During routine traffic stops, police officers sometimes end up arresting individuals for the third-degree felony offense of Tampering with Evidence. How does this happen you ask? If, during the course of a traffic stop, an officer observes the driver toss an item or two out of the window, and those tossed items are later determined to be drugs and/or drug paraphernalia, the officer might just arrest the person for tampering with evidence pursuant to section 37.09 of the Texas Penal Code. The important question though, is whether section 37.09 was intended to prohibit this type of conduct?
What is the Purpose of Section 37.09 – Tampering with Evidence?
Texas Penal Code Section 37.09 provides:
(a) A person commits an offense if, knowing that an investigation or official proceeding is pending or in progress, he:
(1) alters, destroys, or conceals any record, document, or thing with intent to impair its verity, legibility, or availability as evidence in the investigation or official proceeding; or
(2) makes, presents, or uses any record, document, or thing with knowledge of its falsity and with intent to affect the course or outcome of the investigation or official proceeding.
Texas courts have found that the purpose of section 37.09 is to uphold the integrity of our criminal justice system. 20 Tex. Jur. 3d Criminal Law: Offenses Against Public Administration § 63 citing Wilson v. State, 311 S.W.3d 452 (Tex. Crim. App. 2010); Haywood v. State, 344 S.W.3d 454 (Tex. App.—Dallas 2011 pet. ref’d). This includes prohibiting anyone from “creating, destroying, forging, altering, or otherwise tampering with evidence that may be used in an official investigation or judicial proceeding.” Id. However, section 37.09 is not without limitation.
What is the Scope of Section 37.09?
Early case law suggests the scope of 37.09 is very limited. But, as you will read below, the Court of Criminal Appeals rejects this notion by allowing the fact finder the ability infer the intent to tamper.
In Pannell v. State, 7 S.W.3d 222 (Tex. App.—Dallas 1999, pet. ref’d) the court of appeals held that section 37.09 requires a defendant to know that the item “altered, destroyed, or concealed, was evidence of an investigation, that is pending or in progress, as it existed at the time of the alteration, destruction, or concealment.” Id. In this case, the defendant threw a marijuana cigarette out of the window while he was being pulled over for speeding. Id. Because the officer was only investigating a speeding violation when the defendant threw the marijuana out of the window, the court held that there was no evidence that an investigation in which the marijuana would serve as evidence was “pending or in progress.” Id. The court explained that only after the officer observed the defendant throw out the marijuana did the investigation change to involve drugs. As a result, the court determined there was no evidence of tampering. This analysis, however, has been rejected, albeit not explicitly overruled, in Williams v. State, 270 S.W.3d 140 (Tex. Crim. App. 2008).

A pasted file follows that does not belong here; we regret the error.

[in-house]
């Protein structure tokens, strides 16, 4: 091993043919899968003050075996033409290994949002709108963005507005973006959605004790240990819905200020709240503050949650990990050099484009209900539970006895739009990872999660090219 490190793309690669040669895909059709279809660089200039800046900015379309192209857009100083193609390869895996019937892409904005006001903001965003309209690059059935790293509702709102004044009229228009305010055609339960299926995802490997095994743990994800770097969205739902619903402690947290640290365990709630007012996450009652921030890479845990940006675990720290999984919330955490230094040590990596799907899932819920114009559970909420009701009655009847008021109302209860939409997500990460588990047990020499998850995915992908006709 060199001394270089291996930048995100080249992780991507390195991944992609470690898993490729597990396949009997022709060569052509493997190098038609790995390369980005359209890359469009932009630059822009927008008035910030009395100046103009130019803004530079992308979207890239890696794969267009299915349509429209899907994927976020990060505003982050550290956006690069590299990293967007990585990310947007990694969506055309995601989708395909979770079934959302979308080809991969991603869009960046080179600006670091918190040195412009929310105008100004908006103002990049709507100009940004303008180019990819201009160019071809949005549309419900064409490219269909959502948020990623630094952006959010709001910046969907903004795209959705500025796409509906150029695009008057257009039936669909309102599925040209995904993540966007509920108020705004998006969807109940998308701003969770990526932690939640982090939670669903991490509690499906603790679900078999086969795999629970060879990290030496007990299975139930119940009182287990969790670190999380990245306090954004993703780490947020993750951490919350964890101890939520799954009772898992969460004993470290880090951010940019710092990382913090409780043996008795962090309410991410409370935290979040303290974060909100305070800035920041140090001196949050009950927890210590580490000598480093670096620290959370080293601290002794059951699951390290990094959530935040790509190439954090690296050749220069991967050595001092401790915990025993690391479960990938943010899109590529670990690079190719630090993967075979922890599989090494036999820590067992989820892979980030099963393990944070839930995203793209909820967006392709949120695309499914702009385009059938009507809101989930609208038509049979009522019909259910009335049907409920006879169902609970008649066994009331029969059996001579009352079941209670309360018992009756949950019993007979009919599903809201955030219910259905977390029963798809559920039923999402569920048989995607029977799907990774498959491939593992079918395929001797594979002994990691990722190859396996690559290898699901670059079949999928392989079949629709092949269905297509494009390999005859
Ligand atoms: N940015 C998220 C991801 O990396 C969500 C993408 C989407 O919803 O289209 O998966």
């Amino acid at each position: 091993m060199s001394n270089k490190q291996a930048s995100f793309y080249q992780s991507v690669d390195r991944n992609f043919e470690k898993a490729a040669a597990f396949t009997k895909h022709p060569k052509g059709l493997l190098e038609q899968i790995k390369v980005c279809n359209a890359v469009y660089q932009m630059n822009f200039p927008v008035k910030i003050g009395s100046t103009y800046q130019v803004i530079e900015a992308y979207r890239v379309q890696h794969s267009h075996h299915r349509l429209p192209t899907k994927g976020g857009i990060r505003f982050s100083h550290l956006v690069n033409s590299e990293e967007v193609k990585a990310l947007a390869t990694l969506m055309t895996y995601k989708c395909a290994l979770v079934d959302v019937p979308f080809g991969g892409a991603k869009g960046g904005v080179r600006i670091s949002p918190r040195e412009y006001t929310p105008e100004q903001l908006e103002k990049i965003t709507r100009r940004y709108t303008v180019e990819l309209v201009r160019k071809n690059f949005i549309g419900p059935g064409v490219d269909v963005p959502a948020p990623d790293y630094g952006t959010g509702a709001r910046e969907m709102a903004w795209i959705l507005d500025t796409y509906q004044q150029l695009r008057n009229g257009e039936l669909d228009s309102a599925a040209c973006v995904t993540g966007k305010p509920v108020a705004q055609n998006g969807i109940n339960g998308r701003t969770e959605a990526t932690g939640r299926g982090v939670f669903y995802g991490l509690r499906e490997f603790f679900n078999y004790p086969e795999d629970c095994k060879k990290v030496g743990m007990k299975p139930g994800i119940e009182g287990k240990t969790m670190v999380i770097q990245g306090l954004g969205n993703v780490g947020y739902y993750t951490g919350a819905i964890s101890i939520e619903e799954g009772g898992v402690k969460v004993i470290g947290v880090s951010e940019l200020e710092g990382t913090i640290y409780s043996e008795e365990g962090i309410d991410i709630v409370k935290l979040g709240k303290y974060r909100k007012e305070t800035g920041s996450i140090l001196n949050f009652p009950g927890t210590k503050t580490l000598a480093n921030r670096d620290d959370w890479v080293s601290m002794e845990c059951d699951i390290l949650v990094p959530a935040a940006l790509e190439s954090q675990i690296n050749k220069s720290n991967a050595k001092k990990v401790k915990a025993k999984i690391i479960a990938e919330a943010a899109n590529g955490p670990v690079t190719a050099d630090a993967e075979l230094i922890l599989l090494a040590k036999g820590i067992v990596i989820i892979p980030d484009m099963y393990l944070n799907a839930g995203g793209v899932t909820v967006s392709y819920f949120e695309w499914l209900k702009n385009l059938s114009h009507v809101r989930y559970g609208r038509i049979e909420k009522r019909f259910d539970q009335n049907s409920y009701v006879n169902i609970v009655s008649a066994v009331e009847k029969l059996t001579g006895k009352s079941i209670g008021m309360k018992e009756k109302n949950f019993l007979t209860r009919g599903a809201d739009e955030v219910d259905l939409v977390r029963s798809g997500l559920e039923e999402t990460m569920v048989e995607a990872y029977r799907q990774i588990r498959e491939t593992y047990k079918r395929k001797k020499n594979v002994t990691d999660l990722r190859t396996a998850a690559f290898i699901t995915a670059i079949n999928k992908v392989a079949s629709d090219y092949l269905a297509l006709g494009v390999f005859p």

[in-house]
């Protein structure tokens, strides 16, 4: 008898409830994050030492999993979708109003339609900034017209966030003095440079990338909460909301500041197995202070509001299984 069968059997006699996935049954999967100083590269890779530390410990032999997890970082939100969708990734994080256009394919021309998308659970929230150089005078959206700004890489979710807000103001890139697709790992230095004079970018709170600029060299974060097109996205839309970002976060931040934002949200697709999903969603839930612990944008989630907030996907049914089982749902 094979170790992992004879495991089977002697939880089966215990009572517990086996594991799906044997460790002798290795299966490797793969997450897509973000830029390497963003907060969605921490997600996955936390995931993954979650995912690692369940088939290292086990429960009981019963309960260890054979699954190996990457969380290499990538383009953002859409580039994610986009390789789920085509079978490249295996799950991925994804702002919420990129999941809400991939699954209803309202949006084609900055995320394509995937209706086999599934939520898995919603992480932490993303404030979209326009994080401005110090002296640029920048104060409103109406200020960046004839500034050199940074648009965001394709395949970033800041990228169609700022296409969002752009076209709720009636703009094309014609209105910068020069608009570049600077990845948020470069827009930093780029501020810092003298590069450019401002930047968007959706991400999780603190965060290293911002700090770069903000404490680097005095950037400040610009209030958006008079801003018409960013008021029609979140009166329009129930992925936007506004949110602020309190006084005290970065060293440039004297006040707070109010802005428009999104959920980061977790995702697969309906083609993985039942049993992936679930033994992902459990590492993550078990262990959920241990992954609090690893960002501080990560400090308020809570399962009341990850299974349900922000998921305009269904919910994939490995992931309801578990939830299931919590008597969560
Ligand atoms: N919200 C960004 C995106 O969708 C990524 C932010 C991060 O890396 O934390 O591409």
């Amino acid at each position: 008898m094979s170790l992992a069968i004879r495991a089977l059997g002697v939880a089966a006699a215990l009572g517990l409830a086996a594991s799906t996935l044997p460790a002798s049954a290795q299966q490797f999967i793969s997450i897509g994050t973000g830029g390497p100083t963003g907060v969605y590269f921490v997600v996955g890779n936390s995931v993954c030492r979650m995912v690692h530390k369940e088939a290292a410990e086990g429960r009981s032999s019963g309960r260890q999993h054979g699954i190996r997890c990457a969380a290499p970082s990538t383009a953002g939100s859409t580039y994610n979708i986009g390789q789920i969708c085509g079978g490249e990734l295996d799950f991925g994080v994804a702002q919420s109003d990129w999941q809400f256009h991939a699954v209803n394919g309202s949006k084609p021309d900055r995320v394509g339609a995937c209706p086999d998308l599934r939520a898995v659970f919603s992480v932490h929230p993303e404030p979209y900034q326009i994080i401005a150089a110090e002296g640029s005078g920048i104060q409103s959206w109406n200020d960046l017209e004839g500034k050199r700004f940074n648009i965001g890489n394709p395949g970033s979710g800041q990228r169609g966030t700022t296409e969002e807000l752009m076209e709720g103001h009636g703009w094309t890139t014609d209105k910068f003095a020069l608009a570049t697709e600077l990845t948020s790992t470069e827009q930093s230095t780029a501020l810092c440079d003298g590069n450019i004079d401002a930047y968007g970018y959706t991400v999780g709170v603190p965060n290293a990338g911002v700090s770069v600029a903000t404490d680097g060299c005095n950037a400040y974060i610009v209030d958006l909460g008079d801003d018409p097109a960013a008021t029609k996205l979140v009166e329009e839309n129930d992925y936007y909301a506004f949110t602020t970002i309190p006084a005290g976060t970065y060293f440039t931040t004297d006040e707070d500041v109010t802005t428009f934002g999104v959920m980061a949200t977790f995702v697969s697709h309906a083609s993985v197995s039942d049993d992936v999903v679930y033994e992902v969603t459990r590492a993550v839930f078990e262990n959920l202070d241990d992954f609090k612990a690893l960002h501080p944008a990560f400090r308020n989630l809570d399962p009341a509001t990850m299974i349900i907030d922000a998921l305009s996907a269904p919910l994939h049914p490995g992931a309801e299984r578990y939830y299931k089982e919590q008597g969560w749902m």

In Williams, an officer was conducting a traffic stop and decided to conduct a pat down search of the driver (i.e. defendant) for weapons. During the pat down a crack pipe fell onto the pavement, and the defendant immediately stomped on the pipe, crushing it with his foot. When deciding whether or not the above actions constituted tampering, the Court of Criminal Appeals rejected the lower court’s analysis, which stated that the traffic stop became a drug investigation once the officer and the defendant noticed the pipe on the pavement, and only then was there tampering. In rejecting this analysis, the Court held that requiring a change in the investigation, as the appellate court’s analysis and Pannell does, adds an additional mens rea element not required by section 37.09.
Thus, the Court held that when an officer is investigating a traffic stop and the suspect anticipates that the officer will begin a drug investigation if the officer finds evidence of drugs, and in accordance with that anticipation, the suspect destroys the drugs before the officer becomes aware of them, the suspect has tampered with evidence. As such, there is no requirement for the officer to “see the pipe” or “see the marijuana” before the suspect throws it out of the window in order for that action to constitute tampering. The determination will be made by the finder of fact using circumstantial evidence to draw inferences.
In Conclusion . . .
In conclusion, if the only evidence the State has of tampering is the fact that the defendant threw the item out of the window, without any other indicia of tampering, then the act alone does not rise to level of tampering under section 37.09. However, there are many reasonable circumstances, ever so slight, that could lend the fact finder to make an inference of intent to tamper. With that being said, because the offense of tampering is extremely fact-based, we recommend you reach out to our experienced attorneys to better understand your options.